Pierson, the police lieutenant, testified that when he learned defendant was a police officer, he took his gun from him and placed him under arrest. He testified that he took all of the witnesses to the police station, and there obtained statements from McManus and Reed in the presence of defendant, as well as a statement from the defendant. When he interrogated the defendant and asked him to relate what happened, defendant told him that the woman had called out two or three times for "Frank," (meaning the defendant) to come and get her; that she was screaming; that he kicked at the door, demanding admission, but McManus and Reed refused to admit him; and that he fired the shots because he heard the woman screaming.

The damaged lock, doorjamb, and frame are the subject property of the charge of malicious mischief.

Bishop on Criminal Law, Ninth Edition, Section 996, p. 744, discussing the charge of malicious mischief, states the rule to be:

"The act of mischief must be the product of malice. Malice, either express or implied, is an essential ingredient of the offence. This is evident from the very name malicious mischief. The act must be done with wicked or malicious intent or motive wrongfully and intentionally without just cause or excuse. A person therefore is not guilty when he acts under an honest though erroneous belief of authority in the exercise of a supposed right or in the performance of a supposed duty. If it be shown that the defendant acted in good faith, or under a claim of right, the charge of malicious mischief cannot be sustained."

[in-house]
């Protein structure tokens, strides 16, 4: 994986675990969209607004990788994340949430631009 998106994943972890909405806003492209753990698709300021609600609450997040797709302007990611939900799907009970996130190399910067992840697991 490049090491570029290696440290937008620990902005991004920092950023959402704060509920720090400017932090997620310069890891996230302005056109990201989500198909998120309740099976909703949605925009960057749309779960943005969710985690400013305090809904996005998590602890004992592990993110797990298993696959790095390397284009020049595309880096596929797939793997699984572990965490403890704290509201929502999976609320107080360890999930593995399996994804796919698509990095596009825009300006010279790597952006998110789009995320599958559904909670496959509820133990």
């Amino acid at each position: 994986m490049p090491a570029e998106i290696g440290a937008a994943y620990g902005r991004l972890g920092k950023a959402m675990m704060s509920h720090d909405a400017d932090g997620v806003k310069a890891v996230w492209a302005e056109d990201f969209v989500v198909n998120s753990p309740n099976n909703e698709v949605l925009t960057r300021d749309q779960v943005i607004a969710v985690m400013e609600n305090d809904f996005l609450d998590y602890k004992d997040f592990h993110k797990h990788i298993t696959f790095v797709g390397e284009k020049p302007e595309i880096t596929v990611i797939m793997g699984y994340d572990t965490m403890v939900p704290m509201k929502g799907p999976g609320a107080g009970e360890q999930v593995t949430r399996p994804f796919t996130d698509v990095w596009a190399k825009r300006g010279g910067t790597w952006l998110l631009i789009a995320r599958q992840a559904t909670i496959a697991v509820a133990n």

Defendant seeks reversal of this judgment upon two grounds: (1) that the owner of the subject property gave his consent to shoot off the lock; and (2) that the evidence fails to prove a malicious intent to injure the property of another.

The owner's consent to the act committed rests in defendant's testimony that Christensen, the house detective, authorized him to shoot off the lock if it became necessary. Christensen was not called as a witness by the State, nor is any reason assigned for the failure to produce him, hence there is no ...